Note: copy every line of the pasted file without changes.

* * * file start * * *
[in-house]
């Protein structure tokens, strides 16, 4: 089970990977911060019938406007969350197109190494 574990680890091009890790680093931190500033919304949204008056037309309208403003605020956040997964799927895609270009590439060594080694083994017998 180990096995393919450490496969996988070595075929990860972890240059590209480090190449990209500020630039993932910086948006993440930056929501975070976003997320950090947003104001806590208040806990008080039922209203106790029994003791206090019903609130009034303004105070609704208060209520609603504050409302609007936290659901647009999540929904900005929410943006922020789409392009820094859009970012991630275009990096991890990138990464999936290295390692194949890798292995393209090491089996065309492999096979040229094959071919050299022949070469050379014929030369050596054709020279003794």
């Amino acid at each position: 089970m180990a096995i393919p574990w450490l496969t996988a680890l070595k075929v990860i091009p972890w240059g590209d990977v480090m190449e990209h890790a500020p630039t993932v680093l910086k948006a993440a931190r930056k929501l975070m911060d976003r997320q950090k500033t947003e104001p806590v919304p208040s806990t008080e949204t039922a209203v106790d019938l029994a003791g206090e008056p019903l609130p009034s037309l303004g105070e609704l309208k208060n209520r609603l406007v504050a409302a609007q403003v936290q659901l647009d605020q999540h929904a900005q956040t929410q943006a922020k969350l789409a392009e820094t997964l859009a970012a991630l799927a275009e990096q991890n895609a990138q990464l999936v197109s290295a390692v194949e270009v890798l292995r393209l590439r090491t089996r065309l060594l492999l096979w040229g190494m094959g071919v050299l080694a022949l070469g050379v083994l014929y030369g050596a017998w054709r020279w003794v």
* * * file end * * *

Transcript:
[in-house]
């Protein structure tokens, strides 16, 4: 089970990977911060019938406007969350197109190494 574990680890091009890790680093931190500033919304949204008056037309309208403003605020956040997964799927895609270009590439060594080694083994017998 180990096995393919450490496969996988070595075929990860972890240059590209480090190449990209500020630039993932910086948006993440930056929501975070976003997320950090947003104001806590208040806990008080039922209203106790029994003791206090019903609130009034303004105070609704208060209520609603504050409302609007936290659901647009999540929904900005929410943006922020789409392009820094859009970012991630275009990096991890990138990464999936290295390692194949890798292995393209090491089996065309492999096979040229094959071919050299022949070469050379014929030369050596054709020279003794």
């Amino acid at each position: 089970m180990a096995i393919p574990w450490l496969t996988a680890l070595k075929v990860i091009p972890w240059g590209d990977v480090m190449e990209h890790a500020p630039t993932v680093l910086k948006a993440a931190r930056k929501l975070m911060d976003r997320q950090k500033t947003e104001p806590v919304p208040s806990t008080e949204t039922a209203v106790d019938l029994a003791g206090e008056p019903l609130p009034s037309l303004g105070e609704l309208k208060n209520r609603l406007v504050a409302a609007q403003v936290q659901l647009d605020q999540h929904a900005q956040t929410q943006a922020k969350l789409a392009e820094t997964l859009a970012a991630l799927a275009e990096q991890n895609a990138q990464l999936v197109s290295a390692v194949e270009v890798l292995r393209l590439r090491t089996r065309l060594l492999l096979w040229g190494m094959g071919v050299l080694a022949l070469g050379v083994l014929y030369g050596a017998w054709r020279w003794v």